Understanding flooding in Nigeria and finding solutions
As of October 24, 2022, the situation report reveals that 612 people have been killed, and 2,776 persons injured by this year’s flood, Nigeria Minister of Humanitarian Affairs, Disaster Management and Social Development, Sadiyya Farouq, stated. Finding a solution to flooding remains understanding the root causes first which can either be natural or human factors or both, Dr. Josiah Omirin, a lecturer at the Urban and Regional Planning Department at the University of Ibadan stated in a phone interview in gathering information for this report.
Natural factors can be classified into two. First, primary factors include excessive rainfall resulting in pluvial flooding (caused by climate change); and sea level rise which causes coastal flooding. Second is the secondary factor such as dams breaking, blockage of culverts; and narrow drainage channels.
On the other hand, human root causes highly influenced flooding disasters. They include urbanization (with respect to limited space, pushing people to build in unsafe places); poor implementation of planning laws and regulations caused largely by corruption; increased impervious surfaces; land reclamation; and poor waste management practices.
Indeed, the degree of exposure to flooding is location specific. Low elevation also known as low-lying or depressed areas are highly vulnerable to flooding than high elevation. Water flows down from a higher elevation to a lower elevation. As excess water is discharged from Lagdo Dam in Cameroon passing through the River Benue down to the Niger Delta region caused this year’s flooding, reports have shown.
The Terrain Modeling conducted for this report by Olagoke Owodumi, a Geographic Information System (GIS) researcher reveals that the most affected states in this year’s flooding (Anambra, Bayelsa, Cross River, Delta, Rivers, and, the Federal Capital Territory) are all within the lowland areas.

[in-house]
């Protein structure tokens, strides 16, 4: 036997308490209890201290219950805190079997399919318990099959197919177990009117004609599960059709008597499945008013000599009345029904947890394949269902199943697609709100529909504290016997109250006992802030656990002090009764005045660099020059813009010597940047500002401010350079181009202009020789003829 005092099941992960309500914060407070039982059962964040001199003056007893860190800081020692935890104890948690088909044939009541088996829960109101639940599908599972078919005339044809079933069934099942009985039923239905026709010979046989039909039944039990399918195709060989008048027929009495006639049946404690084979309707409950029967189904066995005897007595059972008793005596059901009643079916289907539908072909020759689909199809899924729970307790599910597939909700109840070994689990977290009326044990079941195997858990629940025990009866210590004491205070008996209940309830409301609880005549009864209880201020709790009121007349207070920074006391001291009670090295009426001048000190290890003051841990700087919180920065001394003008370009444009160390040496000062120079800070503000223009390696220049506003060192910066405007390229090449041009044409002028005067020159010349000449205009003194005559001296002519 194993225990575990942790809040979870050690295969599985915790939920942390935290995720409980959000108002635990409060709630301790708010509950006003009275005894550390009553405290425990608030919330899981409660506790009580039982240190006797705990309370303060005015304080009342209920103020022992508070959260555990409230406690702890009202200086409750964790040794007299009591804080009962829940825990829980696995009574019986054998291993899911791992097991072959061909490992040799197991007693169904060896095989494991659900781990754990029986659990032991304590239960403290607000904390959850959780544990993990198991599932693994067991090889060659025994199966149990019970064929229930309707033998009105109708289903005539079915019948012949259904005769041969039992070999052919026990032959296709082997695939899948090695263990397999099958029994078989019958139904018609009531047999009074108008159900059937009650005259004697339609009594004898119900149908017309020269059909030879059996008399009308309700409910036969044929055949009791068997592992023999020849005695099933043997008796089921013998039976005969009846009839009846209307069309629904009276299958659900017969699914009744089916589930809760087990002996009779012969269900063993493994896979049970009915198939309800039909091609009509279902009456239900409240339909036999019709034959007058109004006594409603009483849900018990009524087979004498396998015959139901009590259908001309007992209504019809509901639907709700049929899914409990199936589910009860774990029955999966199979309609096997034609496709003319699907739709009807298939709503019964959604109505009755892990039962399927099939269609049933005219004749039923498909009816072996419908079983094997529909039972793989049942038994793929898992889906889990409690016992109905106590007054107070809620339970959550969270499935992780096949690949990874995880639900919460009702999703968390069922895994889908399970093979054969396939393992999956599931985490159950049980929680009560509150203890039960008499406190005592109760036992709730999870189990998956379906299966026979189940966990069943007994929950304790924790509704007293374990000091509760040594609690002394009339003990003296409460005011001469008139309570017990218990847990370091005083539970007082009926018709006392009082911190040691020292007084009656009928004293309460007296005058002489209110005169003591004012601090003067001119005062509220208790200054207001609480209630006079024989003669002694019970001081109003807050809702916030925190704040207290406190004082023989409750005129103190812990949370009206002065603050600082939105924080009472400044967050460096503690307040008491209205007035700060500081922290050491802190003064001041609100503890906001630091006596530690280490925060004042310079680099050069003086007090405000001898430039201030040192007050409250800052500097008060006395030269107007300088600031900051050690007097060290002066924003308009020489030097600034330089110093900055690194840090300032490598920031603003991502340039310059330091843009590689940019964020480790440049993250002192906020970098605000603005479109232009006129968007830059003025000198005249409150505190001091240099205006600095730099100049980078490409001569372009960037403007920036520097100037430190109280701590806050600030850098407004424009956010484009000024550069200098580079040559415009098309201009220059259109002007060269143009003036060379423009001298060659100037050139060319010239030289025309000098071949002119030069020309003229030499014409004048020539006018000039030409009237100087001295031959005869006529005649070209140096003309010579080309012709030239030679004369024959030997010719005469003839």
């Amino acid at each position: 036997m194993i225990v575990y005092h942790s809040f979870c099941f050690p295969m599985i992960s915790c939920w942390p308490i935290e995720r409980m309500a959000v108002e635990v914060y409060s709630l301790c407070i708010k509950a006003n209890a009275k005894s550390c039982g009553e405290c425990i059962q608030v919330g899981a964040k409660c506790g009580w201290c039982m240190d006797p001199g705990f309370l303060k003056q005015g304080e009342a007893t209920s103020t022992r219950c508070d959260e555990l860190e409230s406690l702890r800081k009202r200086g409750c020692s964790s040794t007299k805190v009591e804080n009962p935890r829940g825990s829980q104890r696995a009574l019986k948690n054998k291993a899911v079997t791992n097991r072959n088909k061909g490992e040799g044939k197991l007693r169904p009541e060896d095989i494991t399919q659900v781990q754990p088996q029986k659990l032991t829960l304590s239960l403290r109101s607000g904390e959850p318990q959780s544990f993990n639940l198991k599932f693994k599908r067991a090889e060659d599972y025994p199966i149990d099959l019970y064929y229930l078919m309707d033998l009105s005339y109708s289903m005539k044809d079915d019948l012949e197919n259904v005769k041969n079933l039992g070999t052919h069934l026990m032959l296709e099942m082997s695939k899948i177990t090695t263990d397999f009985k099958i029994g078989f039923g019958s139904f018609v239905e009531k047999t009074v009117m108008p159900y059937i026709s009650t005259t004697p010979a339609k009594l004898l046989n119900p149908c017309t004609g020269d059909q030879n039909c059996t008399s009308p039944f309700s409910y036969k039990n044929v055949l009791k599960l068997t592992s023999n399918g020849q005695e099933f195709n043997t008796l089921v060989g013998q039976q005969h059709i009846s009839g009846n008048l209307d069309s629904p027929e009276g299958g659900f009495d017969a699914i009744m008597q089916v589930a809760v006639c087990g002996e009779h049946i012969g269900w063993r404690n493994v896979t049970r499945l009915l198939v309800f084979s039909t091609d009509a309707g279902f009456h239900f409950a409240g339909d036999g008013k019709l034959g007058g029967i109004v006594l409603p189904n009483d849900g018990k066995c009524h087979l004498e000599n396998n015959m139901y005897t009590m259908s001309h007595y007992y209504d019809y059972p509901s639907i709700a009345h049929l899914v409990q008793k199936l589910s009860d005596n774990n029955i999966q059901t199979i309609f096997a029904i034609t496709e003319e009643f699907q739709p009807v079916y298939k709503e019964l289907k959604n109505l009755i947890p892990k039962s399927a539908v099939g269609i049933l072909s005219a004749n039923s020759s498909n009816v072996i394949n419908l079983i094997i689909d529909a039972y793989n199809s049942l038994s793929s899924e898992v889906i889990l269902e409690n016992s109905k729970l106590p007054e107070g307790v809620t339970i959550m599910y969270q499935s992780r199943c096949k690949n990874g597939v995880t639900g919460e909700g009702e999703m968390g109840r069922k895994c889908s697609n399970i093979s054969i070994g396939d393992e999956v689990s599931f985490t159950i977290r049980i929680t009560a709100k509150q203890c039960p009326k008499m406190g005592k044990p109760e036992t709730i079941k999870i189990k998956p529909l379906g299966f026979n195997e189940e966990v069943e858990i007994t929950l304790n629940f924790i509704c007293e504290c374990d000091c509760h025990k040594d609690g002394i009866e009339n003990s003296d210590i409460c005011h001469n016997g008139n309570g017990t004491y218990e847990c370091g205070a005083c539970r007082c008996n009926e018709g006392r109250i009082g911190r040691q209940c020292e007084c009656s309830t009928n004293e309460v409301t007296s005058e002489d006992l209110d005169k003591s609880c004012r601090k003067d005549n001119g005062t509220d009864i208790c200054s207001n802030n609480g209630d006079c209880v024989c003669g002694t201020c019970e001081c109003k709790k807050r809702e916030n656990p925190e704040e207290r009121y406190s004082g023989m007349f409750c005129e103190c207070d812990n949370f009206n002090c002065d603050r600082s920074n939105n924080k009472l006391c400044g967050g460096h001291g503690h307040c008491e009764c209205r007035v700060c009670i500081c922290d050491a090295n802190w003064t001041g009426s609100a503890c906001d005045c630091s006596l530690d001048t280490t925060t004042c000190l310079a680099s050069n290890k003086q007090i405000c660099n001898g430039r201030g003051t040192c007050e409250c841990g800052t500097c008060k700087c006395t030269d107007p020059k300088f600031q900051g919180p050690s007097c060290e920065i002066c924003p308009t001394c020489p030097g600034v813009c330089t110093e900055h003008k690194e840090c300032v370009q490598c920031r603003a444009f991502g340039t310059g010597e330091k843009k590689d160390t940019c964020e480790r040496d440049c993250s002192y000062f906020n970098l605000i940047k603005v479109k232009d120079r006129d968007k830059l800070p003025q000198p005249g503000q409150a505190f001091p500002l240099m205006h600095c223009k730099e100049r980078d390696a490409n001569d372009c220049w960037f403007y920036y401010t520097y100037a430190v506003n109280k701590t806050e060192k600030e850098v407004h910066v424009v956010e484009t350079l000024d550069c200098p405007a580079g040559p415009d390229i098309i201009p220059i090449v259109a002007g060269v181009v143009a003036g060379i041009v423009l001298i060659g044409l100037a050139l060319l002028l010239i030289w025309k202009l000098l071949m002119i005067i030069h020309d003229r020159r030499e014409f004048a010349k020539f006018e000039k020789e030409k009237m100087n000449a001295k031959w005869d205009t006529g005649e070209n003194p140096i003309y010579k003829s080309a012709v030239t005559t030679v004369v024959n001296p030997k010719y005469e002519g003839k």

Terrain Modeling of Nigeria / Olagoke Owodumi / Oct. 29, 2022
Studies have shown that flooding can be addressed by two approaches, structural and nonstructural. The structural approach includes flood and erosion control mechanisms such as dams, drainage systems, sea defense, dykes, flood retention ponds, and vegetation. While the nonstructural approaches are early warning services, flood risk assessments, emergency institutions services, advocacy, policies and environmental regulations, social safety net, insurance (for flood protection and risk reduction), and ecological funds.
Analysts have argued that flood disaster management is the responsibility of the government who protect the lives and properties of citizens. “Much more is required from government institutions that are saddled with the task of prevention, mitigation, and preparedness to reduce and address post-flooding issues like relief and recovery,” said by Dr. Chukwudi Njoku, a flood expert, who was present on the Twitter Space (joined by182 participants) held prior to the compiling of this report.
In 2011, it was reported that governments ignored early warning messages from Nigeria’s Emergency Management Agency (NEMA). More than 25 people lost their lives in Ibadan. In 2012, 363 were reported killed by the flood. This June, Nigerian Metrological Agency (NIMET) warned that 33 states are at risk of flooding. Yet, no active measures were put in place for preparedness. Preparedness reduces risk and cost. More than 600 people died.
Government should provide advanced training support for staff in emergency institutions. They should be equipped with the necessary emergency preparedness and quick response apparatus. This solution goes beyond the generic Annual Flood Outlook report that’s normally shared and communicated via NEMA/NIHSA website. For highly detailed flood risk mapping and for data sharing, the government should partner with nongovernmental organizations and other flood mapping initiatives using the OpenStreetMap platform (a geographic database of the world) to map towns and communities.